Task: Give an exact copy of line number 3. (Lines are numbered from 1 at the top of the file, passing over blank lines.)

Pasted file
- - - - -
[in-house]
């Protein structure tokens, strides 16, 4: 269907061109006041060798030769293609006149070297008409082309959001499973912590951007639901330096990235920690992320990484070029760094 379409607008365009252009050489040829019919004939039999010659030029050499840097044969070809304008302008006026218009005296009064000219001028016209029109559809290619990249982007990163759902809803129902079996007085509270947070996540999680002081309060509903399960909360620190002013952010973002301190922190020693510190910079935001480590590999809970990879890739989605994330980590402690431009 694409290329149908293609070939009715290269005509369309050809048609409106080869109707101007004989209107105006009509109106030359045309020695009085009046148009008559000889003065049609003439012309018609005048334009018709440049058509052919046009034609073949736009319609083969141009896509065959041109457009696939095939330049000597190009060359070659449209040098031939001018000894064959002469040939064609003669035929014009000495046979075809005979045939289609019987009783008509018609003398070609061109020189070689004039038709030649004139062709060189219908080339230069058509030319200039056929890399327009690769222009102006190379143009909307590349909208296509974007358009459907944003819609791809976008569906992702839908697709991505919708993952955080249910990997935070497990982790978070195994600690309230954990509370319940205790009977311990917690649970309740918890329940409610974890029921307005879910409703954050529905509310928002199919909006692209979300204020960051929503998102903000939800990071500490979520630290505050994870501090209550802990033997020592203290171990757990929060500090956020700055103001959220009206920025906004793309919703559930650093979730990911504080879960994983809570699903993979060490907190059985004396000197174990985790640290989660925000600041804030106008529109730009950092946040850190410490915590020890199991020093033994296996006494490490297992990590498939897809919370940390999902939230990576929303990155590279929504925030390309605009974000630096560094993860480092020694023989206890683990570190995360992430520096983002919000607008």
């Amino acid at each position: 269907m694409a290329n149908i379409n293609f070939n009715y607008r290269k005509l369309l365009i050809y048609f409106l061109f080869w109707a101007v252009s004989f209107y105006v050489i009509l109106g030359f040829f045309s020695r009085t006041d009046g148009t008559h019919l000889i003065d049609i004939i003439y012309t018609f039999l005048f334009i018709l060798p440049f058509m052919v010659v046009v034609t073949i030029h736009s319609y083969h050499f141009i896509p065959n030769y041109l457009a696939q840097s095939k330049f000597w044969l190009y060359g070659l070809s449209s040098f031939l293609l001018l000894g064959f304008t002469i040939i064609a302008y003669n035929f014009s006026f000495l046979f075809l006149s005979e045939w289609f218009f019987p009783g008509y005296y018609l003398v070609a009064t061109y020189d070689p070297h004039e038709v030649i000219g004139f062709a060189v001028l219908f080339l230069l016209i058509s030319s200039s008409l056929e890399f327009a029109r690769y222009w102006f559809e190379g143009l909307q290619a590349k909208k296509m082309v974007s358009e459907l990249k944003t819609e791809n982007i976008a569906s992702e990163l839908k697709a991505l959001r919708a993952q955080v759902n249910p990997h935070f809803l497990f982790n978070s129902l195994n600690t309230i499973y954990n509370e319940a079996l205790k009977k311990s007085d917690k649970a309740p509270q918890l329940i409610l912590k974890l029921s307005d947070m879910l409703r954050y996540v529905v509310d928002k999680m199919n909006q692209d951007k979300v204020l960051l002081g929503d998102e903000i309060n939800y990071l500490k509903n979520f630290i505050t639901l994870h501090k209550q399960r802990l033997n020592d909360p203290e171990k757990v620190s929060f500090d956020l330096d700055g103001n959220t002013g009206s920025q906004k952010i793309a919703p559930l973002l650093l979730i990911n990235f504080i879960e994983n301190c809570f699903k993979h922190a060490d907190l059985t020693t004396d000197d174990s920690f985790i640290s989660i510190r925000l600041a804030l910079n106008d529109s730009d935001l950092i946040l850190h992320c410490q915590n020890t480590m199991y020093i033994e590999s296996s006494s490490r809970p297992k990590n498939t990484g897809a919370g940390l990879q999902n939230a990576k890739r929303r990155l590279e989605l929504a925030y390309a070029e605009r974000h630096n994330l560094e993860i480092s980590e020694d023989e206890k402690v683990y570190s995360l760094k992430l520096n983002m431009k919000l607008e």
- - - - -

């Amino acid at each position: 269907m694409a290329n149908i379409n293609f070939n009715y607008r290269k005509l369309l365009i050809y048609f409106l061109f080869w109707a101007v252009s004989f209107y105006v050489i009509l109106g030359f040829f045309s020695r009085t006041d009046g148009t008559h019919l000889i003065d049609i004939i003439y012309t018609f039999l005048f334009i018709l060798p440049f058509m052919v010659v046009v034609t073949i030029h736009s319609y083969h050499f141009i896509p065959n030769y041109l457009a696939q840097s095939k330049f000597w044969l190009y060359g070659l070809s449209s040098f031939l293609l001018l000894g064959f304008t002469i040939i064609a302008y003669n035929f014009s006026f000495l046979f075809l006149s005979e045939w289609f218009f019987p009783g008509y005296y018609l003398v070609a009064t061109y020189d070689p070297h004039e038709v030649i000219g004139f062709a060189v001028l219908f080339l230069l016209i058509s030319s200039s008409l056929e890399f327009a029109r690769y222009w102006f559809e190379g143009l909307q290619a590349k909208k296509m082309v974007s358009e459907l990249k944003t819609e791809n982007i976008a569906s992702e990163l839908k697709a991505l959001r919708a993952q955080v759902n249910p990997h935070f809803l497990f982790n978070s129902l195994n600690t309230i499973y954990n509370e319940a079996l205790k009977k311990s007085d917690k649970a309740p509270q918890l329940i409610l912590k974890l029921s307005d947070m879910l409703r954050y996540v529905v509310d928002k999680m199919n909006q692209d951007k979300v204020l960051l002081g929503d998102e903000i309060n939800y990071l500490k509903n979520f630290i505050t639901l994870h501090k209550q399960r802990l033997n020592d909360p203290e171990k757990v620190s929060f500090d956020l330096d700055g103001n959220t002013g009206s920025q906004k952010i793309a919703p559930l973002l650093l979730i990911n990235f504080i879960e994983n301190c809570f699903k993979h922190a060490d907190l059985t020693t004396d000197d174990s920690f985790i640290s989660i510190r925000l600041a804030l910079n106008d529109s730009d935001l950092i946040l850190h992320c410490q915590n020890t480590m199991y020093i033994e590999s296996s006494s490490r809970p297992k990590n498939t990484g897809a919370g940390l990879q999902n939230a990576k890739r929303r990155l590279e989605l929504a925030y390309a070029e605009r974000h630096n994330l560094e993860i480092s980590e020694d023989e206890k402690v683990y570190s995360l760094k992430l520096n983002m431009k919000l607008e």